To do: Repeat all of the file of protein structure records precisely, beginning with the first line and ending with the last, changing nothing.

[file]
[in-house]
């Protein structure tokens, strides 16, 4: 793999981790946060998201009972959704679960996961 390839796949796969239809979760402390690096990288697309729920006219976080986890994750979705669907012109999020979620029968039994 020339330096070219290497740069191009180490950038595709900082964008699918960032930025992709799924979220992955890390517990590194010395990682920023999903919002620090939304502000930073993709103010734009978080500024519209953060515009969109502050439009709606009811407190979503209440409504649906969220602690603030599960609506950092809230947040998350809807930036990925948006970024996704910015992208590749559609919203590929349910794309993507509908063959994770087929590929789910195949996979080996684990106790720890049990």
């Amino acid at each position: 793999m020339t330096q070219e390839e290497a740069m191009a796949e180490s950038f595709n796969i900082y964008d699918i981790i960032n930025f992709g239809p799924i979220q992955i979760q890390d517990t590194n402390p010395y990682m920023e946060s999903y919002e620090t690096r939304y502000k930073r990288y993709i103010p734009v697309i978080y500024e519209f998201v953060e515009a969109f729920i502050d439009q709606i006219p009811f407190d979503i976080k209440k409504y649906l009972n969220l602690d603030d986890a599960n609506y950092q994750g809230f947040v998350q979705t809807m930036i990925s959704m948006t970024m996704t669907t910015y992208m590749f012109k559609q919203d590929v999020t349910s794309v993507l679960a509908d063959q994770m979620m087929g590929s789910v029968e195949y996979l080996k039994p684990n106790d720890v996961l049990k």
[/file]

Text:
[in-house]
């Protein structure tokens, strides 16, 4: 793999981790946060998201009972959704679960996961 390839796949796969239809979760402390690096990288697309729920006219976080986890994750979705669907012109999020979620029968039994 020339330096070219290497740069191009180490950038595709900082964008699918960032930025992709799924979220992955890390517990590194010395990682920023999903919002620090939304502000930073993709103010734009978080500024519209953060515009969109502050439009709606009811407190979503209440409504649906969220602690603030599960609506950092809230947040998350809807930036990925948006970024996704910015992208590749559609919203590929349910794309993507509908063959994770087929590929789910195949996979080996684990106790720890049990």
């Amino acid at each position: 793999m020339t330096q070219e390839e290497a740069m191009a796949e180490s950038f595709n796969i900082y964008d699918i981790i960032n930025f992709g239809p799924i979220q992955i979760q890390d517990t590194n402390p010395y990682m920023e946060s999903y919002e620090t690096r939304y502000k930073r990288y993709i103010p734009v697309i978080y500024e519209f998201v953060e515009a969109f729920i502050d439009q709606i006219p009811f407190d979503i976080k209440k409504y649906l009972n969220l602690d603030d986890a599960n609506y950092q994750g809230f947040v998350q979705t809807m930036i990925s959704m948006t970024m996704t669907t910015y992208m590749f012109k559609q919203d590929v999020t349910s794309v993507l679960a509908d063959q994770m979620m087929g590929s789910v029968e195949y996979l080996k039994p684990n106790d720890v996961l049990k």